Strangely enough, nobody seemed angry at Diem for reporting the crime. Nobody I spoke to mentioned threats against Diem, and Diem says he was never threatened or rebuked. Apparently, nobody in the platoon expected him to do anything other than report it. Watt has been the target of much anger for his decision, but Diem seems to have been given a pass. Maybe that’s because Watt, as a lower-enlisted soldier, is viewed as having had a choice.
But Diem was, well, Diem. Nobody thought he would do anything but report it. Watt is seen as the whistleblower, Diem simply the conduit.
But I don’t think differences in their status or situation are all that made Diem so confident in his decision. I think Diem just believed so strongly in the mission and in what being a soldier means, he simply didn’t feel fear over doing the right thing. I suspect he wouldn’t have been scared even if he had been in PFC Watt’s shoes, rather than being a sergeant in another squad. Which doesn’t mean Watt shouldn’t have been scared, or that Diem would have been right not to be. It just means his confidence in his beliefs somehow transcends fear.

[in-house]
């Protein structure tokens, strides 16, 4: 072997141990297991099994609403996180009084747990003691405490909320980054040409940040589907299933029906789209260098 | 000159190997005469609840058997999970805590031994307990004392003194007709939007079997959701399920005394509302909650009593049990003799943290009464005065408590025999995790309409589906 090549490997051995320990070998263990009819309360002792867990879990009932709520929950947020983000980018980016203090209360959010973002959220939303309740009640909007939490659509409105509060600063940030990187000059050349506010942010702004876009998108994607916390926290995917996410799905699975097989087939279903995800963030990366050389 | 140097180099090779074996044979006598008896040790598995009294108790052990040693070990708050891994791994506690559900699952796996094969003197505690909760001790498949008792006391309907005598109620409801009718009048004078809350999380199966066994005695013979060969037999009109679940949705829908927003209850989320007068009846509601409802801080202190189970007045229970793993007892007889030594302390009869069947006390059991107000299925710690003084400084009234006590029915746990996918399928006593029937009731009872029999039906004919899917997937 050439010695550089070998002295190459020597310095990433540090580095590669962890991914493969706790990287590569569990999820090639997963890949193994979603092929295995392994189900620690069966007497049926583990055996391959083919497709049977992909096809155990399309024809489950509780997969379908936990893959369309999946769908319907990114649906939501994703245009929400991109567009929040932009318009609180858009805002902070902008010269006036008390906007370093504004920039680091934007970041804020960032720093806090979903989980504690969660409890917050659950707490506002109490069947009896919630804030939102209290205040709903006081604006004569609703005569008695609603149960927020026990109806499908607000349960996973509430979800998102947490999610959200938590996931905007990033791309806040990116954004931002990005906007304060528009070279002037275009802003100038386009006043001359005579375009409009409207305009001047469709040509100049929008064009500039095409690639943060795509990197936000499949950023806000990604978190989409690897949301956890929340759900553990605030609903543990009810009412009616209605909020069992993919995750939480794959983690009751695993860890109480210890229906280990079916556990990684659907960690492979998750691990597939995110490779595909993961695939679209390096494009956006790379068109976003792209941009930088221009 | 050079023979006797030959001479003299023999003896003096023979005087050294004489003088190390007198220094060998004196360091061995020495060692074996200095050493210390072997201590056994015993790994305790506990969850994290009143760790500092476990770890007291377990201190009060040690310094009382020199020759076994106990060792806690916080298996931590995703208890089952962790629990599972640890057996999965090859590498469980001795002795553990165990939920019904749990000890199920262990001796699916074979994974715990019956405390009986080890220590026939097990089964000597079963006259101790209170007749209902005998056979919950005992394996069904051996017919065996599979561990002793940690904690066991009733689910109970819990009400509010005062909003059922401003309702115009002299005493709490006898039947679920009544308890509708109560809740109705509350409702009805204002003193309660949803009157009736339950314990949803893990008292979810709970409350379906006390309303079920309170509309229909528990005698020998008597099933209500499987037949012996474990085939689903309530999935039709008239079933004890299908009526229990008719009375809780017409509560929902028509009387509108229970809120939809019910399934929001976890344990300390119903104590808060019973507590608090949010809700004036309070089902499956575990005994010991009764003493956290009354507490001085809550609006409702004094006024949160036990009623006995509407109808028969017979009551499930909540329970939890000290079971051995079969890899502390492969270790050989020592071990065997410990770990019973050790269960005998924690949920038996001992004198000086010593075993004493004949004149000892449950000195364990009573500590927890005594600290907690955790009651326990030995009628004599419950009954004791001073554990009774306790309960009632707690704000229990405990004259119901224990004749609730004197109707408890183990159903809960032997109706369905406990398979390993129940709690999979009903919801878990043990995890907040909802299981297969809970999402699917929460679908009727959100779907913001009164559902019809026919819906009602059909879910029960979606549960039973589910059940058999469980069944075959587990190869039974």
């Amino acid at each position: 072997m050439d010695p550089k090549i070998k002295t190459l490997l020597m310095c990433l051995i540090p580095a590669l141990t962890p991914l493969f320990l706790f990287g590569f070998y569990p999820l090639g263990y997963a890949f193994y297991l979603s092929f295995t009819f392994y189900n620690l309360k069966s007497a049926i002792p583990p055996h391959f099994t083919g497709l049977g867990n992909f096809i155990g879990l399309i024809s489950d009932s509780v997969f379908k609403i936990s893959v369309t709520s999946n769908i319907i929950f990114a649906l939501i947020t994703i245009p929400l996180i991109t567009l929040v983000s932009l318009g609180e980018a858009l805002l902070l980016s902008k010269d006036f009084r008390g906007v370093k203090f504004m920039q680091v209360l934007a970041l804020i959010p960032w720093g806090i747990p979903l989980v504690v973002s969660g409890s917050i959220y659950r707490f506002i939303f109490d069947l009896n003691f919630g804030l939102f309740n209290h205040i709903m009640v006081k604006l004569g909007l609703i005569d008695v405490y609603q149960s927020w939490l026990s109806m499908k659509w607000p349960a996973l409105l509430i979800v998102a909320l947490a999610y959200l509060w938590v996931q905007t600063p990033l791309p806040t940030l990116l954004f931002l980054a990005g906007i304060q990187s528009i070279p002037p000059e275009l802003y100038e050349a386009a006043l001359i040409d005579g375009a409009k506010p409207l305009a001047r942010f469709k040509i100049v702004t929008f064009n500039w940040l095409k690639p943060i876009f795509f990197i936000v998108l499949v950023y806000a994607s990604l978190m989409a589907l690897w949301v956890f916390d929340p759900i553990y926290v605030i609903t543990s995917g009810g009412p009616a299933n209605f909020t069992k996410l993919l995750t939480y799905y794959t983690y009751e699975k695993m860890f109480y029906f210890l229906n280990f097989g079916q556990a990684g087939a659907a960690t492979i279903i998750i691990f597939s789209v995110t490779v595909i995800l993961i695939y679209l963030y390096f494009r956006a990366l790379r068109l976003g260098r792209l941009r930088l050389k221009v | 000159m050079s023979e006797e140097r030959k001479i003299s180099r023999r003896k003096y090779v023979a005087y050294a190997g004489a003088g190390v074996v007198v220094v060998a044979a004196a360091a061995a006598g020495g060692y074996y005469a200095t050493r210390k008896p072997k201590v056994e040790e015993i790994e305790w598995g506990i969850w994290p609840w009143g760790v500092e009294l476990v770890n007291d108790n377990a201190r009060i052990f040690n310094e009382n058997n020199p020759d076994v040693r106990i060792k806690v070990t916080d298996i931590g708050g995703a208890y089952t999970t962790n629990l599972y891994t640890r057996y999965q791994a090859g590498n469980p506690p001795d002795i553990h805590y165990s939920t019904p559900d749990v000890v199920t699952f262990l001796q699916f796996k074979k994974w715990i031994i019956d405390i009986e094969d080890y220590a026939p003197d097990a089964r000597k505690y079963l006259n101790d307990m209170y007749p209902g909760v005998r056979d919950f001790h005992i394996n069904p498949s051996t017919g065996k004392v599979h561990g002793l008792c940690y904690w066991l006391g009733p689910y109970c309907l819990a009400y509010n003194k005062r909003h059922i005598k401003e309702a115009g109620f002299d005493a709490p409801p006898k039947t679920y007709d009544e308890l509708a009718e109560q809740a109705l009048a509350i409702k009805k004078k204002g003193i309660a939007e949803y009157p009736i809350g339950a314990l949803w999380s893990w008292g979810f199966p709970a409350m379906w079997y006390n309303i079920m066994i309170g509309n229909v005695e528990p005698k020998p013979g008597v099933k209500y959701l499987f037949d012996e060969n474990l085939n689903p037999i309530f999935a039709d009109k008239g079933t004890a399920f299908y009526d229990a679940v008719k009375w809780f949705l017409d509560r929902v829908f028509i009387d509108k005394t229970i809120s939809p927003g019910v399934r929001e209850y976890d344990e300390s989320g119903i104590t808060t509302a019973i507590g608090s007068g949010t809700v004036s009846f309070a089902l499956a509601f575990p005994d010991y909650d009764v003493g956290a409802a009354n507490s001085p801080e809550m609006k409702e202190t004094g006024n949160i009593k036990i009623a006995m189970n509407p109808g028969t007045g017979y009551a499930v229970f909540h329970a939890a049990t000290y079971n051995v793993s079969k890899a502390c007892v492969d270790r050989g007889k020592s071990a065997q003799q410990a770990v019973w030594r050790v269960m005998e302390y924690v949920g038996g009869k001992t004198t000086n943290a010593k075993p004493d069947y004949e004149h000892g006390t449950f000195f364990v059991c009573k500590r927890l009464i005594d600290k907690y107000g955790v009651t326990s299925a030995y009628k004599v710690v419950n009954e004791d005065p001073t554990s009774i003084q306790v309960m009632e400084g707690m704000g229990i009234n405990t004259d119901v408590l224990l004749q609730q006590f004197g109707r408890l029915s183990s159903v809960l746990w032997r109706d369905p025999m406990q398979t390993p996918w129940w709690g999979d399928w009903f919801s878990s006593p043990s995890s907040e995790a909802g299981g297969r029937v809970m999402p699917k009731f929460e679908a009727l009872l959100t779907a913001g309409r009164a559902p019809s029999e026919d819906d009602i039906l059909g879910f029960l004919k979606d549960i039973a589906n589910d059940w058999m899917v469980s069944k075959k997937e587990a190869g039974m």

In Blackhearts, Diem is described as a Dungeons and Dragons-playing nerd. Diem bristles at that depiction. So does Watt. Watt says, “Yeah, John plays computer games. And he’s an absolute killer in combat. The rock-steady tone he uses in phone conversations is the same tone he uses when someone’s shooting at him. He’s just a solid, unshakeable guy.”
None of the soldiers I interviewed about this incident are stupid. All are well above average intelligence, but Diem is brilliant. As a former armorer, range coach, tanker, scout and current intelligence soldier, I’ve made many good-natured jabs toward my “dumb infantry” friends. But nobody who spends ten seconds talking to Diem could even joke about him being stupid (during the recent FIFA championship he posted on Facebook, “I think the current uptick in soccer’s popularity is a fairly strong case for a considerable amount of slumbering nationalism present in the US population. We are just looking for an acceptable opportunity,” to which I replied, “Are you sure you’re infantry?”). Diem could be, and probably will be, a college professor someday, despite the fact that he doesn’t yet have a college education.